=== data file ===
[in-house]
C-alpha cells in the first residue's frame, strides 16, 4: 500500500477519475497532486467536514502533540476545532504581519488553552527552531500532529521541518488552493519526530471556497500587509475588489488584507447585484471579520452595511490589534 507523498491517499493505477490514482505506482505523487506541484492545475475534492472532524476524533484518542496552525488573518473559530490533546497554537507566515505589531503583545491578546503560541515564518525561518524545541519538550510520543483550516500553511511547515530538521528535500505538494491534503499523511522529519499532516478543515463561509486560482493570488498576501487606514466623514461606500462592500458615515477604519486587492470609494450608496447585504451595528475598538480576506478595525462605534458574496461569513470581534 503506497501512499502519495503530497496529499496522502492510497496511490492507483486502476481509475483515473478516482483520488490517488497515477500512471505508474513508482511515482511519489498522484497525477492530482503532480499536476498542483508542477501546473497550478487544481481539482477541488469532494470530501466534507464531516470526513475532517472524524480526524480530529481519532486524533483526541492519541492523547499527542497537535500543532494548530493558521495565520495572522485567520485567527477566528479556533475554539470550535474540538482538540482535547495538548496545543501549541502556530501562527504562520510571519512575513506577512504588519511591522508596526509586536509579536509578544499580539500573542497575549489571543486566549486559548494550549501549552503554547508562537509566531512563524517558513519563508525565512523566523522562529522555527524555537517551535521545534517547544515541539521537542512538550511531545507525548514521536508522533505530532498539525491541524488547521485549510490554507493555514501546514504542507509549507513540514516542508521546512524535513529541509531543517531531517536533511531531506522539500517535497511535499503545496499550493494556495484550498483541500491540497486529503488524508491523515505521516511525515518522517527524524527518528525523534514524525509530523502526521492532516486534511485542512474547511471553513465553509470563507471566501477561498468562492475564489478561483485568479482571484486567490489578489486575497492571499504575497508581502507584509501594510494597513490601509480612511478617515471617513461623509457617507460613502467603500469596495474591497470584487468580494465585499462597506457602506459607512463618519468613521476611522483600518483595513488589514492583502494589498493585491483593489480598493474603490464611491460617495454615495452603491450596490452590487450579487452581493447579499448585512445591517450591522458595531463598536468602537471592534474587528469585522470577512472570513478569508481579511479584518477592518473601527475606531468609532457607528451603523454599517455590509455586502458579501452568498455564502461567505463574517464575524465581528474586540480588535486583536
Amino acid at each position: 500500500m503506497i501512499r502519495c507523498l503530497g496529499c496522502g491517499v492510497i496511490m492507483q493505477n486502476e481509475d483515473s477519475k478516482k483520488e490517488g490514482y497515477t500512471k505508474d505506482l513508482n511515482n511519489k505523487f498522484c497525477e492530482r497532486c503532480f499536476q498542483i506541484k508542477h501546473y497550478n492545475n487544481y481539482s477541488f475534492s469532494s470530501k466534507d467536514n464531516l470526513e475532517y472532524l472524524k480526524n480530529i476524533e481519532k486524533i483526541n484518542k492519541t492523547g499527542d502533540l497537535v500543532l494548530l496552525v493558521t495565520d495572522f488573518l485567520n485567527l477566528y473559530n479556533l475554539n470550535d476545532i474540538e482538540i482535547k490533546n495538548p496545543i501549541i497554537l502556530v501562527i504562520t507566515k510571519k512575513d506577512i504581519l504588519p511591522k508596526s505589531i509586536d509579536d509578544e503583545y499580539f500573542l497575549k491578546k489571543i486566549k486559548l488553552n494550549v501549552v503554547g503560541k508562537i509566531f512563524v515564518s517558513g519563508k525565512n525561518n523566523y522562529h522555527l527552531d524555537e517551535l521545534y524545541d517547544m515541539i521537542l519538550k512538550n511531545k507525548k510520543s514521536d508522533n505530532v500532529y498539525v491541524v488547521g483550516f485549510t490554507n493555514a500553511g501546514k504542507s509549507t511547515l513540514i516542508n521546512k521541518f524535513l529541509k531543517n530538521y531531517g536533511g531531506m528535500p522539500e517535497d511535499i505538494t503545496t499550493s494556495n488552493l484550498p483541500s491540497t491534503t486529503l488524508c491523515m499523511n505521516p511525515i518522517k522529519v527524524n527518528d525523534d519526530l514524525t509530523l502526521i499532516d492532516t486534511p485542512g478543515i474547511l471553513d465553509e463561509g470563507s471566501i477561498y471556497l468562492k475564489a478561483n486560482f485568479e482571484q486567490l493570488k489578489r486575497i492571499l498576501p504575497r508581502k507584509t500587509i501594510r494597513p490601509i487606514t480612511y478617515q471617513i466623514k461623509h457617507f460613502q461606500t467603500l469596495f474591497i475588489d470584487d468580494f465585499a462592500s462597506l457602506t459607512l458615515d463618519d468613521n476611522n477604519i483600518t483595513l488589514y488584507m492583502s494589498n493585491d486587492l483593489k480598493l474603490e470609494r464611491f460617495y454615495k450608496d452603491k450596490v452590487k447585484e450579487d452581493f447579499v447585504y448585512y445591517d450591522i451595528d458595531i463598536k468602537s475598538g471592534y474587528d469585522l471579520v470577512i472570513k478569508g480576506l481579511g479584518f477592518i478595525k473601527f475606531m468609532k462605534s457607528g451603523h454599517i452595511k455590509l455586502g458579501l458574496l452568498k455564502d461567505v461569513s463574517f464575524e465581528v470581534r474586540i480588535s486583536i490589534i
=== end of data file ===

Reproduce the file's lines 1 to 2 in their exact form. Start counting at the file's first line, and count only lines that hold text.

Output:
[in-house]
C-alpha cells in the first residue's frame, strides 16, 4: 500500500477519475497532486467536514502533540476545532504581519488553552527552531500532529521541518488552493519526530471556497500587509475588489488584507447585484471579520452595511490589534 507523498491517499493505477490514482505506482505523487506541484492545475475534492472532524476524533484518542496552525488573518473559530490533546497554537507566515505589531503583545491578546503560541515564518525561518524545541519538550510520543483550516500553511511547515530538521528535500505538494491534503499523511522529519499532516478543515463561509486560482493570488498576501487606514466623514461606500462592500458615515477604519486587492470609494450608496447585504451595528475598538480576506478595525462605534458574496461569513470581534 503506497501512499502519495503530497496529499496522502492510497496511490492507483486502476481509475483515473478516482483520488490517488497515477500512471505508474513508482511515482511519489498522484497525477492530482503532480499536476498542483508542477501546473497550478487544481481539482477541488469532494470530501466534507464531516470526513475532517472524524480526524480530529481519532486524533483526541492519541492523547499527542497537535500543532494548530493558521495565520495572522485567520485567527477566528479556533475554539470550535474540538482538540482535547495538548496545543501549541502556530501562527504562520510571519512575513506577512504588519511591522508596526509586536509579536509578544499580539500573542497575549489571543486566549486559548494550549501549552503554547508562537509566531512563524517558513519563508525565512523566523522562529522555527524555537517551535521545534517547544515541539521537542512538550511531545507525548514521536508522533505530532498539525491541524488547521485549510490554507493555514501546514504542507509549507513540514516542508521546512524535513529541509531543517531531517536533511531531506522539500517535497511535499503545496499550493494556495484550498483541500491540497486529503488524508491523515505521516511525515518522517527524524527518528525523534514524525509530523502526521492532516486534511485542512474547511471553513465553509470563507471566501477561498468562492475564489478561483485568479482571484486567490489578489486575497492571499504575497508581502507584509501594510494597513490601509480612511478617515471617513461623509457617507460613502467603500469596495474591497470584487468580494465585499462597506457602506459607512463618519468613521476611522483600518483595513488589514492583502494589498493585491483593489480598493474603490464611491460617495454615495452603491450596490452590487450579487452581493447579499448585512445591517450591522458595531463598536468602537471592534474587528469585522470577512472570513478569508481579511479584518477592518473601527475606531468609532457607528451603523454599517455590509455586502458579501452568498455564502461567505463574517464575524465581528474586540480588535486583536